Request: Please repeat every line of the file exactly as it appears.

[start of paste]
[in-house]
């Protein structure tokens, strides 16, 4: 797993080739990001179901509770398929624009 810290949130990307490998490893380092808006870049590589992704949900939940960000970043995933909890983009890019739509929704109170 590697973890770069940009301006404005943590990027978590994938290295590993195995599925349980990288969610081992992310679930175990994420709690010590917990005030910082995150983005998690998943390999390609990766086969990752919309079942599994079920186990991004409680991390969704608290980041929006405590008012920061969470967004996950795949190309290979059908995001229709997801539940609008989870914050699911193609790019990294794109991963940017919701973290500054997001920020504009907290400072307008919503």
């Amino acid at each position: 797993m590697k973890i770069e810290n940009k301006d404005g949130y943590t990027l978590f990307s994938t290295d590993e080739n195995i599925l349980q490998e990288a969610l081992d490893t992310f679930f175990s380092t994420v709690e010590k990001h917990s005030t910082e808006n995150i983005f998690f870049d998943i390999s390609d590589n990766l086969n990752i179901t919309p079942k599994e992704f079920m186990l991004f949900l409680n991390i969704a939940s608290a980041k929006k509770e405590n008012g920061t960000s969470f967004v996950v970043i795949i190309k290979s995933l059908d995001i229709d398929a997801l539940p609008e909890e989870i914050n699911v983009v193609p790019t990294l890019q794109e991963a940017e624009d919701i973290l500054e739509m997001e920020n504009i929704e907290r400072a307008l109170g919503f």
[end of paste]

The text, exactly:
[in-house]
């Protein structure tokens, strides 16, 4: 797993080739990001179901509770398929624009 810290949130990307490998490893380092808006870049590589992704949900939940960000970043995933909890983009890019739509929704109170 590697973890770069940009301006404005943590990027978590994938290295590993195995599925349980990288969610081992992310679930175990994420709690010590917990005030910082995150983005998690998943390999390609990766086969990752919309079942599994079920186990991004409680991390969704608290980041929006405590008012920061969470967004996950795949190309290979059908995001229709997801539940609008989870914050699911193609790019990294794109991963940017919701973290500054997001920020504009907290400072307008919503």
């Amino acid at each position: 797993m590697k973890i770069e810290n940009k301006d404005g949130y943590t990027l978590f990307s994938t290295d590993e080739n195995i599925l349980q490998e990288a969610l081992d490893t992310f679930f175990s380092t994420v709690e010590k990001h917990s005030t910082e808006n995150i983005f998690f870049d998943i390999s390609d590589n990766l086969n990752i179901t919309p079942k599994e992704f079920m186990l991004f949900l409680n991390i969704a939940s608290a980041k929006k509770e405590n008012g920061t960000s969470f967004v996950v970043i795949i190309k290979s995933l059908d995001i229709d398929a997801l539940p609008e909890e989870i914050n699911v983009v193609p790019t990294l890019q794109e991963a940017e624009d919701i973290l500054e739509m997001e920020n504009i929704e907290r400072a307008l109170g919503f």